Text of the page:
CNBC Disruptor 50

SpaceX president Gwynne Shotwell hopes her work inspires women to join space companies

Key Points
  • SpaceX president and COO Gwynne Shotwell wants her work to inspire women to pursue success in the space industry.
  • Shotwell herself was inspired as a teenager by a female mechanical engineer.
  • "I loved what she was doing, and I became an engineer because of her," Shotwell said.
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Gwynne Shotwell was a teenager when she met a woman working as a mechanical engineer.

Now the president and COO of SpaceX, the most disruptive space company in the world, told CNBC's Morgan Brennan that this female role model is why she came to be where she is today.

"I loved what she was doing, and I became an engineer because of her," Shotwell said.

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Shotwell has been a member of SpaceX since shortly after its founding in 2002. She now serves as the lieutenant to CEO Elon Musk, spending her day-to-day implementing Musk's vision of building the first company transporting humans to and from Mars. While Shotwell emphasized that it will take time to achieve this otherworldly goal, she also noted that she wants women to know they can aspire to the success she's attained already.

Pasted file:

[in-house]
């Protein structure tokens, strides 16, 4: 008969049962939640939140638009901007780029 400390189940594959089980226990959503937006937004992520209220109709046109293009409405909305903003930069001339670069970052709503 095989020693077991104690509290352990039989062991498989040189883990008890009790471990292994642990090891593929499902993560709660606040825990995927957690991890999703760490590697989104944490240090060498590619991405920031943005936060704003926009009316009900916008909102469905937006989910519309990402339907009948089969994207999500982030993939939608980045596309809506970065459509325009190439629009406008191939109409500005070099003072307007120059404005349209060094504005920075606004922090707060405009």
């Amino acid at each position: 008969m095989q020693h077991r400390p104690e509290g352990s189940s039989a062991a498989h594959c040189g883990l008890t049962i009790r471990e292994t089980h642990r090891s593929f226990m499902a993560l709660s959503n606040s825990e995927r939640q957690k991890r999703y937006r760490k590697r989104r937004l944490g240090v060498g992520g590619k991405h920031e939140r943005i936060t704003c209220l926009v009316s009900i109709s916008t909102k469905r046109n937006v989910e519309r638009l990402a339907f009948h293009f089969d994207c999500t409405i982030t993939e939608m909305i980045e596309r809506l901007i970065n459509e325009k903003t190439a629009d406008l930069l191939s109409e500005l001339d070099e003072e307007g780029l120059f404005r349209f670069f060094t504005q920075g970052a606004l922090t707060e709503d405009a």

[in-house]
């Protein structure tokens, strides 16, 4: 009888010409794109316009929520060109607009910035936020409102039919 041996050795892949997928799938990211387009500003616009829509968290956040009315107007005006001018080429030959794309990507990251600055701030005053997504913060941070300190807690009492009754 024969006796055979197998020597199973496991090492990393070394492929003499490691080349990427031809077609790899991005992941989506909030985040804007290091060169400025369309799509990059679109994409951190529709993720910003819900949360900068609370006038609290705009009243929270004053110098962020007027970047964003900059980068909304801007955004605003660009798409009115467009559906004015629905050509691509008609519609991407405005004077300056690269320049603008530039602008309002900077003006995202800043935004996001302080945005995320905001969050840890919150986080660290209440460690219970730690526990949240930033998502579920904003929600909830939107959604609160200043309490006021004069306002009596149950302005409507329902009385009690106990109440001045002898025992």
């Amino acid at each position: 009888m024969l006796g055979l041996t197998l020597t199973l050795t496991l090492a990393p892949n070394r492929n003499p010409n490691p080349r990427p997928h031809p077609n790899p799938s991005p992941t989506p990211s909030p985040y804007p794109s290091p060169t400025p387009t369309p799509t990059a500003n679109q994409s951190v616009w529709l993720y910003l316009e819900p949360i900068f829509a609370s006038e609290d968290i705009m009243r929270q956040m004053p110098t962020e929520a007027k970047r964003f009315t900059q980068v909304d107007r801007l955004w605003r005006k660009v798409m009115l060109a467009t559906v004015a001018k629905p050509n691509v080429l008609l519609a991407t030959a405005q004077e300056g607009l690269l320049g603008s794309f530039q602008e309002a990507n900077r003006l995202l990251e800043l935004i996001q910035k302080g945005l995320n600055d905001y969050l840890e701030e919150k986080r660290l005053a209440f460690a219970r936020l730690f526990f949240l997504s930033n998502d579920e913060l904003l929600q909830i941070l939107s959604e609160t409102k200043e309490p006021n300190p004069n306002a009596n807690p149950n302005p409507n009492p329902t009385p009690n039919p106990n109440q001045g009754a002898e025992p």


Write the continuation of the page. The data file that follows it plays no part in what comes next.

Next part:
"I think it's important to be as public as I can afford to be and to hopefully inspire women to join me in this incredible field," Shotwell said.

Shotwell loves to work for Musk and called the billionaire entrepreneur "a great boss."

"He's funny. He's incredibly fair, almost to a fault. And he works really hard," Shotwell said.

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SpaceX has surpassed a myriad of milestones in the past year and continues to charge toward new records, such as the first private company to launch humans to orbit or the first rocket launched, landed and launched again in 24 hours. Through all of this, Shotwell said she wants what SpaceX is doing to "reinvigorate the industry," while also getting "young children thinking about being in the space industry again."

"The part of the SpaceX that may have been overlooked, at least by some, is that we're really here to try to do good things," Shotwell added.